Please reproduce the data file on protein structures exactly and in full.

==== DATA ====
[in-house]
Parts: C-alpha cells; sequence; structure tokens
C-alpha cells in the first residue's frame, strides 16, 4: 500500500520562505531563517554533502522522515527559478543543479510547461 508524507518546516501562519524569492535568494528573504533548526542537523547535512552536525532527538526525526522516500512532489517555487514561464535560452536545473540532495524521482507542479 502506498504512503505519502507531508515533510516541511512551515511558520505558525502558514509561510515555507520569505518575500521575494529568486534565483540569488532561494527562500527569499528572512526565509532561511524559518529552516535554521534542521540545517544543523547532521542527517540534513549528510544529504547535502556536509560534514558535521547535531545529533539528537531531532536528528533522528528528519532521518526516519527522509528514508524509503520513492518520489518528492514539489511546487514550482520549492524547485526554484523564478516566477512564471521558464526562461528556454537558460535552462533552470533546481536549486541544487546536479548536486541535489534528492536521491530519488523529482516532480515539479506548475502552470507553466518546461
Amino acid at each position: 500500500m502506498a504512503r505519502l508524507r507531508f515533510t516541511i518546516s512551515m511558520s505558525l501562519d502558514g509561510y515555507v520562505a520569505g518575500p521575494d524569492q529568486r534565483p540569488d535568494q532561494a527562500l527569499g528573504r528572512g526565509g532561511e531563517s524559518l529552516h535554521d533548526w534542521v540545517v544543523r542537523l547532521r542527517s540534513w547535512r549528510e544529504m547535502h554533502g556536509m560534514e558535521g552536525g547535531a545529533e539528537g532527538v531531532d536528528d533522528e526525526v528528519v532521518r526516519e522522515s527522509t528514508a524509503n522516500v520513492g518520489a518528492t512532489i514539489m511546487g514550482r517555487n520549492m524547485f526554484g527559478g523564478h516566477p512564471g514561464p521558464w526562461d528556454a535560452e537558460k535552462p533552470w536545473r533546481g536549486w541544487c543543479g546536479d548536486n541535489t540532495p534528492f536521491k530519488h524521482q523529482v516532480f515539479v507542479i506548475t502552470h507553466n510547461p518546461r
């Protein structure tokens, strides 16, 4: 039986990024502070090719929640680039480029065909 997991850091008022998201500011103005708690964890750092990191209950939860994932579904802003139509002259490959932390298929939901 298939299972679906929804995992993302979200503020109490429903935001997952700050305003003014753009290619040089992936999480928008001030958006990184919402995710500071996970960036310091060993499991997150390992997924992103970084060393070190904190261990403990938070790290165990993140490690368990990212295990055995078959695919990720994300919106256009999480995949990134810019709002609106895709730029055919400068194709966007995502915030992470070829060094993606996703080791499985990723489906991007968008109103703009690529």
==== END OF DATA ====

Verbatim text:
[in-house]
Parts: C-alpha cells; sequence; structure tokens
C-alpha cells in the first residue's frame, strides 16, 4: 500500500520562505531563517554533502522522515527559478543543479510547461 508524507518546516501562519524569492535568494528573504533548526542537523547535512552536525532527538526525526522516500512532489517555487514561464535560452536545473540532495524521482507542479 502506498504512503505519502507531508515533510516541511512551515511558520505558525502558514509561510515555507520569505518575500521575494529568486534565483540569488532561494527562500527569499528572512526565509532561511524559518529552516535554521534542521540545517544543523547532521542527517540534513549528510544529504547535502556536509560534514558535521547535531545529533539528537531531532536528528533522528528528519532521518526516519527522509528514508524509503520513492518520489518528492514539489511546487514550482520549492524547485526554484523564478516566477512564471521558464526562461528556454537558460535552462533552470533546481536549486541544487546536479548536486541535489534528492536521491530519488523529482516532480515539479506548475502552470507553466518546461
Amino acid at each position: 500500500m502506498a504512503r505519502l508524507r507531508f515533510t516541511i518546516s512551515m511558520s505558525l501562519d502558514g509561510y515555507v520562505a520569505g518575500p521575494d524569492q529568486r534565483p540569488d535568494q532561494a527562500l527569499g528573504r528572512g526565509g532561511e531563517s524559518l529552516h535554521d533548526w534542521v540545517v544543523r542537523l547532521r542527517s540534513w547535512r549528510e544529504m547535502h554533502g556536509m560534514e558535521g552536525g547535531a545529533e539528537g532527538v531531532d536528528d533522528e526525526v528528519v532521518r526516519e522522515s527522509t528514508a524509503n522516500v520513492g518520489a518528492t512532489i514539489m511546487g514550482r517555487n520549492m524547485f526554484g527559478g523564478h516566477p512564471g514561464p521558464w526562461d528556454a535560452e537558460k535552462p533552470w536545473r533546481g536549486w541544487c543543479g546536479d548536486n541535489t540532495p534528492f536521491k530519488h524521482q523529482v516532480f515539479v507542479i506548475t502552470h507553466n510547461p518546461r
């Protein structure tokens, strides 16, 4: 039986990024502070090719929640680039480029065909 997991850091008022998201500011103005708690964890750092990191209950939860994932579904802003139509002259490959932390298929939901 298939299972679906929804995992993302979200503020109490429903935001997952700050305003003014753009290619040089992936999480928008001030958006990184919402995710500071996970960036310091060993499991997150390992997924992103970084060393070190904190261990403990938070790290165990993140490690368990990212295990055995078959695919990720994300919106256009999480995949990134810019709002609106895709730029055919400068194709966007995502915030992470070829060094993606996703080791499985990723489906991007968008109103703009690529």